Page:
Published: May 16, 2007
Updated: Aug. 22, 2011
What is an MIBG scan?
Metaiodobenzylguanidine (MIBG) is an agent that is similar to adrenaline and localizes in certain types of tumors in the body called neuroendocrine tumors. MIBG is labeled with a small amount of radioactive material, and pictures can then be made of the distribution of this material after it is injected intravenously. For this procedure, your body is exposed to a small amount of radiation.
When is it used?
An MIBG scan is used when your doctor suspects or has proof of a neuroendocrine tumor. The scan will determine if your tumor accumulates this agent, and, if it does, the distribution of tumor in your body.
What should my health care professional know before I have this test done?
How do I prepare for an MIBG scan?
You will be given water or juice containing one drop of iodine to take before the injection of MIBG. You are to continue to take one drop of iodine mixed in water or juice twice a day for six days after the injection. This small amount of iodine causes any radioactivity that comes off the MIBG to be excreted from the body so that there is no accumulation of radioactivity in your thyroid gland.
What happens during the procedure?
If you have not received the iodine drops before coming to nuclear medicine, you will receive them before the injection of the MIBG. The MIBG will be administered through an intravenous injection. You will then be asked to return in one or two days for the pictures to be taken.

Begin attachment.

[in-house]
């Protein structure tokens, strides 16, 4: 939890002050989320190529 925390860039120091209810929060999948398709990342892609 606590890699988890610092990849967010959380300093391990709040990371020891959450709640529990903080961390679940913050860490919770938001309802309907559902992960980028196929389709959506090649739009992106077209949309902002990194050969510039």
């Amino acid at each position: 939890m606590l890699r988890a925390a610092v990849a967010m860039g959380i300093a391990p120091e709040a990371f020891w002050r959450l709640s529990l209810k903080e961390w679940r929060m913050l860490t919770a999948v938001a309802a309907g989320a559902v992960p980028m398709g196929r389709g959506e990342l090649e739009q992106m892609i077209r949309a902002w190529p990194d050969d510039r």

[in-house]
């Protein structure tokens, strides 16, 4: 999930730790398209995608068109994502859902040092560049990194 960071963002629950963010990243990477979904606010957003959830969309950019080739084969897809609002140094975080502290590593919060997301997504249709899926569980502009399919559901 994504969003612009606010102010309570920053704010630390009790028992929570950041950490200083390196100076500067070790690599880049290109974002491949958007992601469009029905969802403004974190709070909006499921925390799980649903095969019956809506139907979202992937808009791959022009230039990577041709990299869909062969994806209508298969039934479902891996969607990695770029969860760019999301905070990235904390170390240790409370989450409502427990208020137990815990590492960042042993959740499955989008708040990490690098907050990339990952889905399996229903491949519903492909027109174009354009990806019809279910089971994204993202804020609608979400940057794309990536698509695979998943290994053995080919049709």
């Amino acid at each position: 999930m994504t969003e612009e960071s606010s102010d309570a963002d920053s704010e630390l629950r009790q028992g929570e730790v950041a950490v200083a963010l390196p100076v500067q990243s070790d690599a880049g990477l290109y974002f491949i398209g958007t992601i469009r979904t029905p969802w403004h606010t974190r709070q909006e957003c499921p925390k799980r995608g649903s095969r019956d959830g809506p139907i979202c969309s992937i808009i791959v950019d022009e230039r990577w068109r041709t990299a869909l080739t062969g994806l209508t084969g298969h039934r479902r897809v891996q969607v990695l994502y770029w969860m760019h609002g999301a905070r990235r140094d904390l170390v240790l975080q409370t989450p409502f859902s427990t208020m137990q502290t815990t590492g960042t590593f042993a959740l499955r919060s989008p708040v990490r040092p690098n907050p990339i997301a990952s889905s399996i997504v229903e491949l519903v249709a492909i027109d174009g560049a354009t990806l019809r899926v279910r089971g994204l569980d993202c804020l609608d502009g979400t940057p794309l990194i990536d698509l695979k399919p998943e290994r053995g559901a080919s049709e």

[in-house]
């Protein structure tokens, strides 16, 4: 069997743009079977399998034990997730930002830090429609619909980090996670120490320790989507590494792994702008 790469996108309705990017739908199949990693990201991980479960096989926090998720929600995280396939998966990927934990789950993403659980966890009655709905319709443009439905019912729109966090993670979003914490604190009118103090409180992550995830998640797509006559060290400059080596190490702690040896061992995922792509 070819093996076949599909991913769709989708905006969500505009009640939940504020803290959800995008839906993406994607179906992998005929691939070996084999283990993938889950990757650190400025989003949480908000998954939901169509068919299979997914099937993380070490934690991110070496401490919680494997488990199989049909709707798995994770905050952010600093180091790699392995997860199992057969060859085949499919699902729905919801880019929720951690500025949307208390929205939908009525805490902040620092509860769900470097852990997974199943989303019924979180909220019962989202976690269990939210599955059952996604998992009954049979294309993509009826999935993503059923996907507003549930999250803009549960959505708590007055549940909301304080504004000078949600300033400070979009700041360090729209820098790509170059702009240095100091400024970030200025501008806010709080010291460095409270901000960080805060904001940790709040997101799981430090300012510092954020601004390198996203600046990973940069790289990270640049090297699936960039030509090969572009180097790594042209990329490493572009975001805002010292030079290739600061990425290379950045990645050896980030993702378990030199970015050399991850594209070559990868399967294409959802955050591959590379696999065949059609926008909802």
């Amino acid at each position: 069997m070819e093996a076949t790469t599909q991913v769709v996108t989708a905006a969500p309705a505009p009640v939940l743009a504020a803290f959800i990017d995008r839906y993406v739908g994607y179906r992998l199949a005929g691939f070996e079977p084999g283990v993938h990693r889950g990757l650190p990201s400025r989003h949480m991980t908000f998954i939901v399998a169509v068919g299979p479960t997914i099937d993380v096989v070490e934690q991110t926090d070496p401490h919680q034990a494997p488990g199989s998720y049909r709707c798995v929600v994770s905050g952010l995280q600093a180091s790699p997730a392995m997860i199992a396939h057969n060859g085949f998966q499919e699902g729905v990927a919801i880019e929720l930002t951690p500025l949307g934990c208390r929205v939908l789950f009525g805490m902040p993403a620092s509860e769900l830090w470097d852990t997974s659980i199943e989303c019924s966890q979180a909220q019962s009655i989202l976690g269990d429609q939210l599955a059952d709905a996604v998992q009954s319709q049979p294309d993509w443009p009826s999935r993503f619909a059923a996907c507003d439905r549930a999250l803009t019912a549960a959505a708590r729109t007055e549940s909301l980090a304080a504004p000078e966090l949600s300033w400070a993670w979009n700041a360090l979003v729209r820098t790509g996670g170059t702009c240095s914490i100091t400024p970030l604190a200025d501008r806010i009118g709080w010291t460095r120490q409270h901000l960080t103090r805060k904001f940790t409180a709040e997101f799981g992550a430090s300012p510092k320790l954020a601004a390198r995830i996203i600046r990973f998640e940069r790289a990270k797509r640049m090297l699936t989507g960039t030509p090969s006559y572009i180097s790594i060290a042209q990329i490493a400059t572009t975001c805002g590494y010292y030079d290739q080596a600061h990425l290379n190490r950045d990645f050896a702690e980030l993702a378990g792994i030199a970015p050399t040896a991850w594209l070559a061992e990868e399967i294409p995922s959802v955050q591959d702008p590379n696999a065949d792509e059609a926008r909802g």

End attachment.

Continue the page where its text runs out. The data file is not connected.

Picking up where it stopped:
For the pictures, you will be placed on an imaging table. The pictures are taken by detectors that will be above and below your body for the procedure. The pictures will take approximately 30 minutes.
What happens after the procedure?
Generally, there are no special measures to take after the procedure. You do not need to have someone with you for the procedure.
What are the benefits of this procedure?
The procedure will help your doctor diagnose your problem. It will tell your doctor whether the agent localizes in an area to suggest that you have a neuroendocrine tumor.
What are the risks associated with this procedure?
You are exposed to radiation, but the amount of radiation that you receive is not considered threatening. Pregnant and lactating women should not have an MIBG scan.
There is a small risk that you may have an allergic reaction to the iodine drops. If you have an allergy to iodine, tell the technologist before the injection of the MIBG. If you develop an allergic reaction to the iodine drops, the drops can be discontinued.
When should I call the doctor?
The results of this examination will be available to your referring physician on the day of the examination.
This article is intended as a resource for patients receiving their cancer care at Duke University Hospital or Duke Clinic. It is not intended to substitute for medical advice from your health care team. If your doctor’s instructions differ from the information in this article, please talk with your doctor before making any changes.
Source: Duke Cancer Patient Education Program / Patient & Family Education Committee 8/00